Issue 1, June 2009
In 2007, the Council’s Community Foundations Leadership Team worked hand in hand with community foundation leaders to create the 2007-2010 Plan of Action. The strategic plan aims to strengthen the partnership between the CFLT and the field on behalf of their communities by focusing on the following goals: (1) create, capture, and share knowledge, (2) increase the understanding and practice of community leadership, (3) strengthen organizational effectiveness, and (4) ensure supportive legislative and regulatory environments.
The Plan of Action actively engages the field to build stronger communities via a vibrant learning network. Community foundations bring the network to life by initiating ideas to explore, sharing the outcomes of these ideas, and participating in peer learning opportunities, such as the CFLT Regional Learning Forum program.
The information in this CFSolutions was gathered in June 2009 during the first such forum, Redesigning the Community Foundation in Troubled Economic Times, co-sponsored by the Donors Forum, in Chicago. Participants included colleagues from several regional associations as well as from 40 community foundations from 18 states across the country.
Background on Regional Learning Forum
Over the past decade, the community foundation field has invested in projects designed to increase the impact of its work—national standards, national marketing, and a national online financial database, to name just a few. In today’s uncertain economic climate, these long-term investments are proving their worth. With the economy mired in recession, the community foundation field has been hard hit. Some have seen their assets decrease by thirty percent or more. Consequently, more and more community foundations are looking for creative ways to identify alternative revenue sources, cut discretionary spending, and reduce operating costs.
In 2008 and 2009, CFInsights  conducted survey-based field research to examine how community foundations are weathering the economic downturn and to provide strategies and recommendations to help them do so successfully. At the learning forum, findings from the research studies, Making Informed Decisions in Uncertain Times and Taking Informed Action in Challenging Times, provided a springboard for discussion about issues central to the sustainability of community foundations.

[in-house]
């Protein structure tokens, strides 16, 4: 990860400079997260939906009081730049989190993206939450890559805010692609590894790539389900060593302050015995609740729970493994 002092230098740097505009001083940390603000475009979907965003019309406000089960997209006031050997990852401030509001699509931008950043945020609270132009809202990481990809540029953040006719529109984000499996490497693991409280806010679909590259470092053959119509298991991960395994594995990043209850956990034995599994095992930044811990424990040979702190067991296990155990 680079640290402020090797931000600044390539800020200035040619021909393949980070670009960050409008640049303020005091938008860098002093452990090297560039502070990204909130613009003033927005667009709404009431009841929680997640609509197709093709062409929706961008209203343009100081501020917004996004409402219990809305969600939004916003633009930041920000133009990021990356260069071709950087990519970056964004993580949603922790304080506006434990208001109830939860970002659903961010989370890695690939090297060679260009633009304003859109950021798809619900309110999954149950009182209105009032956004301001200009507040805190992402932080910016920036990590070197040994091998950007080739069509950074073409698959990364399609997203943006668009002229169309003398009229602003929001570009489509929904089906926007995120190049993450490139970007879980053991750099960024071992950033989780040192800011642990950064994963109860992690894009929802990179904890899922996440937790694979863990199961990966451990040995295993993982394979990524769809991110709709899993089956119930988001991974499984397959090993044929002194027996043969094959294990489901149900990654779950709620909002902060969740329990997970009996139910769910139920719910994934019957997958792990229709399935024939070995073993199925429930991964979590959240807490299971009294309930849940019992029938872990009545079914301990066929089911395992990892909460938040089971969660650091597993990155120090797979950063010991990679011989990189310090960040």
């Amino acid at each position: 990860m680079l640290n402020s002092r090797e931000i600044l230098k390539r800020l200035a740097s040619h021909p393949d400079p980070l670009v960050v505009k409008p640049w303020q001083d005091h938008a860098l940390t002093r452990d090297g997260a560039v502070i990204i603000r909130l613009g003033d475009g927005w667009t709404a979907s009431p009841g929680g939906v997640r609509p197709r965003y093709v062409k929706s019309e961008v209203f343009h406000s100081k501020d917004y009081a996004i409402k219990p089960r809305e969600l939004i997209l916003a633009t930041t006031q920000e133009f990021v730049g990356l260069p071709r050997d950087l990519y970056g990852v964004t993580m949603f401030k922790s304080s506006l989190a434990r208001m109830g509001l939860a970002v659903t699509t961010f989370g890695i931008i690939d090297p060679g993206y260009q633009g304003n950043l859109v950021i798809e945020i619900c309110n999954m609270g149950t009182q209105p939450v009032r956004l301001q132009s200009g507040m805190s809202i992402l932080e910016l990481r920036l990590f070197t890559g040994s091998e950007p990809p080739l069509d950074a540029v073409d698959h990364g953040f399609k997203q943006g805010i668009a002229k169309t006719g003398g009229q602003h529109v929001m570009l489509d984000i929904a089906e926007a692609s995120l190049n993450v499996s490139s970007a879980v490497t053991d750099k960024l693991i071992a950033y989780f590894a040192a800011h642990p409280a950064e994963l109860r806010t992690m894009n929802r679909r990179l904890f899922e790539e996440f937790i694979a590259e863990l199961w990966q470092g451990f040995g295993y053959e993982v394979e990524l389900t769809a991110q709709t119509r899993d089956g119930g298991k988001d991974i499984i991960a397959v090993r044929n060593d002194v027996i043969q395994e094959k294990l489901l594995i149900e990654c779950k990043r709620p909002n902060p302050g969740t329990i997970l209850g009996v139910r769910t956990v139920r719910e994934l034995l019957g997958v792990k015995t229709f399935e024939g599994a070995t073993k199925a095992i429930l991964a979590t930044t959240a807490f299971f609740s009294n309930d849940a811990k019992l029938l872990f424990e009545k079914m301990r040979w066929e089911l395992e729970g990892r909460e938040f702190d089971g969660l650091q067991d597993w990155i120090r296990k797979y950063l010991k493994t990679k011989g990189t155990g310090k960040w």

In 2006, the CFLT funded the creation of CFInsights as a centralized resource for community foundations with field-wide data on finances, operations, and best practices.
Impact of the Economic Downturn
The economic downturn has affected community foundations on many levels, from operating models to leadership to future sustainability.
- Impact on Operating Models: Fiscal year timing affected how community foundations ended 2008. Although assets and grants were down overall, foundations whose fiscal years ended between January and June sustained smaller declines in assets; those whose fiscal years ended between July and December and had stepped up with emergency support saw an uptick in their grantmaking. Most community foundations cut their 2009 budgets by reducing discretionary spending and offering flexible staffing arrangements. Administrative fee structures remain relatively untouched.
- Impact on Grantmaking and Community Leadership: Community foundations are responding proactively to their communities in many ways, including providing emergency relief, convening and collaborating with other funders, and helping build capacity within their nonprofit community, including supporting nonprofit mergers.
- Impact on Future Sustainability: Looking toward 2010, most community foundations anticipate flat or reduced operating budgets. Those with operating reserves or endowments plan to access funds to cover budgetary gaps.
Options for Consideration:
- Ask donor advisors to offset annual payout with new contributions or not grant out all available dollars.
- Reduce fees on agency endowments to encourage nonprofits to set up funds at the community foundation.
- Build an operating reserve.
- Ask new donors establishing funds to make a five percent gift to support an operating reserve for the foundation.
- Place all first-year administrative fees from new funds into an operating reserve.
- Partner with another foundation(s) in joint marketing efforts, managing scholarship programs, sharing staff/office space, or pooling investments.
- Continue going “beyond the grant” to serve through convening, capacity building, and collaboration.
Studying High Net-Worth Philanthropy